Mr. Corkle, the property has been prospected to the extent of showing up more
good coking coal than is to be found anywhere on the Pacific slope.
About three miles west of this coal belt
there is one of the largest iron dykes in
B.C. When transportation facilities are
completed and this wealth is turned into
the avenues of commerce this "Sleepy
Hollow" will become another Pittsburg.
The old town of Granite is beginning
to show that the la.'t present in Pandora's
box (Hope) is still with us, for new buildings are going up and main street presents a scene of activity such as has not
been seen here since the early days of
placer mining. Men walk with an assured tread—as if they intended going
somewhere and intended getting there.
Across the river on the townsite of
Welldo C. O. (•' Samson") French is
erecting a large building—he is not sure
yet whether it will be an assembly hall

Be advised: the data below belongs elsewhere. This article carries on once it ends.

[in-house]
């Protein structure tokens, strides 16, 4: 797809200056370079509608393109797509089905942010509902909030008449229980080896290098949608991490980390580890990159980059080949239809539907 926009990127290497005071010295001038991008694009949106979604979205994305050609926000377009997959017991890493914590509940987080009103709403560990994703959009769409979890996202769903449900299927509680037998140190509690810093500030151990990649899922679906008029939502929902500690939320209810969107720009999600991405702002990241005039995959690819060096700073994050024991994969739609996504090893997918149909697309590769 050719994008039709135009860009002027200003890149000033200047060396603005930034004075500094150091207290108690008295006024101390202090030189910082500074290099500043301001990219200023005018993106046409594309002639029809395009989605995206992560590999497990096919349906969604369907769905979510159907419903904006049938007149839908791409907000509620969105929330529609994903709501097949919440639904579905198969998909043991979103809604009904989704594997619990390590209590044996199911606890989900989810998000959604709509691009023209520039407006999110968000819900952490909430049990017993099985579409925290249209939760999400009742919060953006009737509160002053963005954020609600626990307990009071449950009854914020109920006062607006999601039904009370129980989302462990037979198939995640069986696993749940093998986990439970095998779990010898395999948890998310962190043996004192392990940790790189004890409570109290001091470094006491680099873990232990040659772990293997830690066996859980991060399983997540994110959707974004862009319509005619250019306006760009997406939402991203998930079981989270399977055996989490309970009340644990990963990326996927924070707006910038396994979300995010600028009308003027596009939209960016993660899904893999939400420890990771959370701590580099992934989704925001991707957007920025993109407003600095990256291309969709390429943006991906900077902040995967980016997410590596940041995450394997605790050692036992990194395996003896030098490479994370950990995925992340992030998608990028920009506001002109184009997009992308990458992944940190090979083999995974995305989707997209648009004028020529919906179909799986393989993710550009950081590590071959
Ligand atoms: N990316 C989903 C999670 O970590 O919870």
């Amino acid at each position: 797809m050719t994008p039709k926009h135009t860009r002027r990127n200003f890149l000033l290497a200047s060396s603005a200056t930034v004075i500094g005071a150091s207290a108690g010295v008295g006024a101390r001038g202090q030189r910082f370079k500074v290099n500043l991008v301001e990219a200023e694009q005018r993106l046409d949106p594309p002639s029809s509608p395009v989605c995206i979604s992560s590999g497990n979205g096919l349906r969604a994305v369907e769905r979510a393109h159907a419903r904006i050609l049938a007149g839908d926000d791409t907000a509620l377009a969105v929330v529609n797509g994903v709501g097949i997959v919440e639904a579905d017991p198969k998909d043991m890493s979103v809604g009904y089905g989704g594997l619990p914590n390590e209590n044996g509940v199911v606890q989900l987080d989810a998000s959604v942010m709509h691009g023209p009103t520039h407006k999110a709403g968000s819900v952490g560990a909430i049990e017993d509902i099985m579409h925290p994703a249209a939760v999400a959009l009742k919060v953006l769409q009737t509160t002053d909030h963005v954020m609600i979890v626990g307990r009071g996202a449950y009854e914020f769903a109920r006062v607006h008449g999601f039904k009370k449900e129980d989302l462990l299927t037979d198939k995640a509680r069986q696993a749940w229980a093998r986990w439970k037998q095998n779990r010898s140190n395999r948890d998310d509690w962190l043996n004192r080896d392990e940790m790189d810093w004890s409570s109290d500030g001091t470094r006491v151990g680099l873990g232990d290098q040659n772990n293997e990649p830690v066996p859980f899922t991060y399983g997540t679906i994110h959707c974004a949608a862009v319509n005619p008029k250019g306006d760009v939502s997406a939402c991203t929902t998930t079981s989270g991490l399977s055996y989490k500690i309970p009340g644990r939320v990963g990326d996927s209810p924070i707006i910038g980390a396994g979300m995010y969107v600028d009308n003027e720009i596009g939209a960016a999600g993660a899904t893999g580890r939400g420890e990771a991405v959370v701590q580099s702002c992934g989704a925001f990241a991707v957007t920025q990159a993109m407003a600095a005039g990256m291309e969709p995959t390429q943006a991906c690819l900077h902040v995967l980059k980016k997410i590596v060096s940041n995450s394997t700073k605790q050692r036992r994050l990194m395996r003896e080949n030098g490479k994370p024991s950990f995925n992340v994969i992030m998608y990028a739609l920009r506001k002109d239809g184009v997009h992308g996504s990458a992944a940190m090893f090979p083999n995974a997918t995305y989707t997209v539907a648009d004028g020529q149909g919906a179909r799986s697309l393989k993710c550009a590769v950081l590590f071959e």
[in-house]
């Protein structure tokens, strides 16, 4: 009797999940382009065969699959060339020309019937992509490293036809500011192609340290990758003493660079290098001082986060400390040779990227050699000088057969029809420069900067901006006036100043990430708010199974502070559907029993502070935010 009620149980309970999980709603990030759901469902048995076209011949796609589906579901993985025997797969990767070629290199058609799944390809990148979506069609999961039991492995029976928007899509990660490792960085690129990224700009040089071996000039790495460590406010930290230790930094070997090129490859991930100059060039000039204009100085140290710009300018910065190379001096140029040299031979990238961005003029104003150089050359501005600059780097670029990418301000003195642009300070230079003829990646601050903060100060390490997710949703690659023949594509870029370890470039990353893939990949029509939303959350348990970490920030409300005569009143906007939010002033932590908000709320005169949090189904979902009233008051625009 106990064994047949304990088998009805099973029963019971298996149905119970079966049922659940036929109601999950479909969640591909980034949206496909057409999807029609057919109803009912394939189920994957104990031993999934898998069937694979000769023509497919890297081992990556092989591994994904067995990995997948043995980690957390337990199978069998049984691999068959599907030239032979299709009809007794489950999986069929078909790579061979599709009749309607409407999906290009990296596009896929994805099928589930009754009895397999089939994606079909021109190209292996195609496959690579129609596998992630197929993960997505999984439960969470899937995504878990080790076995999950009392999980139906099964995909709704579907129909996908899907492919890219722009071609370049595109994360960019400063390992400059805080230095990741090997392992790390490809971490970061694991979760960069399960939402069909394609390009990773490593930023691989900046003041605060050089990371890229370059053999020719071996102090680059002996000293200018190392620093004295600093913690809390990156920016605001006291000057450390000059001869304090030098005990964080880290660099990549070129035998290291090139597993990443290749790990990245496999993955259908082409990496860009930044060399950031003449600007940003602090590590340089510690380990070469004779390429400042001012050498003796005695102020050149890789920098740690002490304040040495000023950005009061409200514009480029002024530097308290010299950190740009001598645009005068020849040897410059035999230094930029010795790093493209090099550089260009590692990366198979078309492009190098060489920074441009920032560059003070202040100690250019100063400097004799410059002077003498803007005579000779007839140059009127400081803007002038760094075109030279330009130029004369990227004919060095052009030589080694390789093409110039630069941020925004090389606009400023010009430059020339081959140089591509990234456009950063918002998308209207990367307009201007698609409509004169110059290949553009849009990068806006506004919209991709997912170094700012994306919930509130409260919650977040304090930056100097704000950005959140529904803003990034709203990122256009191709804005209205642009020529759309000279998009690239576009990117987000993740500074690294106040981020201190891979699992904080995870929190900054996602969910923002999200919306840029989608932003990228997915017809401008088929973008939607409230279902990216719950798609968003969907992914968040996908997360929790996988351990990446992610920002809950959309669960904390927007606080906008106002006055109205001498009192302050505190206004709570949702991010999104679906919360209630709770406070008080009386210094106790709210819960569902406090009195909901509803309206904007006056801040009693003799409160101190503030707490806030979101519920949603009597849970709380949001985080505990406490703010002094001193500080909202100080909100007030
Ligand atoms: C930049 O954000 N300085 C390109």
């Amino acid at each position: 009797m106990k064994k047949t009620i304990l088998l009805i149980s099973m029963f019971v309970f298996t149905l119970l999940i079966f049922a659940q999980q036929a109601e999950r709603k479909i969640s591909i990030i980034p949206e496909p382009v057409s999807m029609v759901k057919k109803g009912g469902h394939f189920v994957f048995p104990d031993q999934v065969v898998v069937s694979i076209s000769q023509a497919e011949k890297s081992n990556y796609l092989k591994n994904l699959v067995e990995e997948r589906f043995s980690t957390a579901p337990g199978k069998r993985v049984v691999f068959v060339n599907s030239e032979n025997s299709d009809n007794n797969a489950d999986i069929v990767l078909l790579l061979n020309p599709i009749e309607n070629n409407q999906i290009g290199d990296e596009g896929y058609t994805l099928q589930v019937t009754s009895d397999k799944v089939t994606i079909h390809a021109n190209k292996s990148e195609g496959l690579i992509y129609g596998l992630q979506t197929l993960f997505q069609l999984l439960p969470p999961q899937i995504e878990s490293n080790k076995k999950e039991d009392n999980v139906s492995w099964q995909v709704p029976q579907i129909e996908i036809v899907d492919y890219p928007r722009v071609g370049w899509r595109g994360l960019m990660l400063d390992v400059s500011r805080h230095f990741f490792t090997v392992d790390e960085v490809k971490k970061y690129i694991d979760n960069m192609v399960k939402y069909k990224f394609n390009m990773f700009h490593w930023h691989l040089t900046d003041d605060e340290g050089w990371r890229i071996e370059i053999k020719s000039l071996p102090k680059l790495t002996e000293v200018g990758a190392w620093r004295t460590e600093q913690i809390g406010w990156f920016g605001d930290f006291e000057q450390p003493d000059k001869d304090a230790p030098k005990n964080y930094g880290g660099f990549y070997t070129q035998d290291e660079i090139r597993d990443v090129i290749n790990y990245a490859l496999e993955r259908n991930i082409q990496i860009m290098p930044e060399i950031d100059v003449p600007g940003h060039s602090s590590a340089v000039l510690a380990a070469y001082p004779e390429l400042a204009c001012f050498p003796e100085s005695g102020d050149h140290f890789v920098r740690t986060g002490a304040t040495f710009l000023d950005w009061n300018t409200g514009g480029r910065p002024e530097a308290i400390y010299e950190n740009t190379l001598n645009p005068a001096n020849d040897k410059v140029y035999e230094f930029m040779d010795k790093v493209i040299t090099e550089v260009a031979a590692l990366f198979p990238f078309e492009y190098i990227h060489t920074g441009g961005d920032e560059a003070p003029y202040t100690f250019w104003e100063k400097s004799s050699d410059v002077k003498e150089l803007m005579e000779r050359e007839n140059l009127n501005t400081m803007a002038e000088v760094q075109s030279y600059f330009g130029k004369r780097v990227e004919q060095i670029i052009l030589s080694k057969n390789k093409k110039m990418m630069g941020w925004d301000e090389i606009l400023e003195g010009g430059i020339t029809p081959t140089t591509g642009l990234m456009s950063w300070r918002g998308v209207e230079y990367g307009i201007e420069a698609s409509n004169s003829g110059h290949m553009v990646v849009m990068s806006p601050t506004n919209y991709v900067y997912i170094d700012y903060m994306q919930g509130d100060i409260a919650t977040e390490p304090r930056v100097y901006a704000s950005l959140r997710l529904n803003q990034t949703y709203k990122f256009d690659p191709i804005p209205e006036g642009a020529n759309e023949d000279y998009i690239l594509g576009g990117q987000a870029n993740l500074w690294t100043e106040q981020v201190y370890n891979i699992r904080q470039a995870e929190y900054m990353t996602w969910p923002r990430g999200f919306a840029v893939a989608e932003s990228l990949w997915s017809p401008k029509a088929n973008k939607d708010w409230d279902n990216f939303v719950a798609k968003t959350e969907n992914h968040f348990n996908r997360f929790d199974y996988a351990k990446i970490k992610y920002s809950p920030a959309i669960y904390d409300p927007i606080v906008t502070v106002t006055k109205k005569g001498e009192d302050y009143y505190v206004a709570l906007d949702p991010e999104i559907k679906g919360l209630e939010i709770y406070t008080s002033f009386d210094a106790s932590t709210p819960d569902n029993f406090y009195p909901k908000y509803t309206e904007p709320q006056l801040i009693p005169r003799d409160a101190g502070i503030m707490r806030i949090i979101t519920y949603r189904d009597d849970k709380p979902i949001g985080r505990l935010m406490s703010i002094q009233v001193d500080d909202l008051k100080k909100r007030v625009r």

or an opera house.
The Granite Creek hotel has changed
hands, DeBarro retiring and is now training to fight the battle of life in double
harness.    But his  place  is ably filled bv
the genial John  Gillan (late dispenser of
sherbets and other soft drinks in the village of Hedley) and  who is now High
Priest in this famous old temple of Bac
chus.
COAL MINE NOT WORKING.
Work on the North Fork coal mines
near Granite Creek has been temporarily
sispended, some fifteen or sixteen men
having been laid-off. The coal measure
there has been developed enough to show
that a vast quantity is ready to be produced when transportation is ready. It
is understood that the bond given by the
Erl syndicate has matured and that a
transfer of the property to practical coal
mining and coke makers is under way.
A number, of experts and coal investors
have recently investigated the coal and
workings and seem satisfied as to extent
and quality.
IMPORTANT REPORTS.
The Star expresses thanks to Constable Hewat, Deputy Game Warden for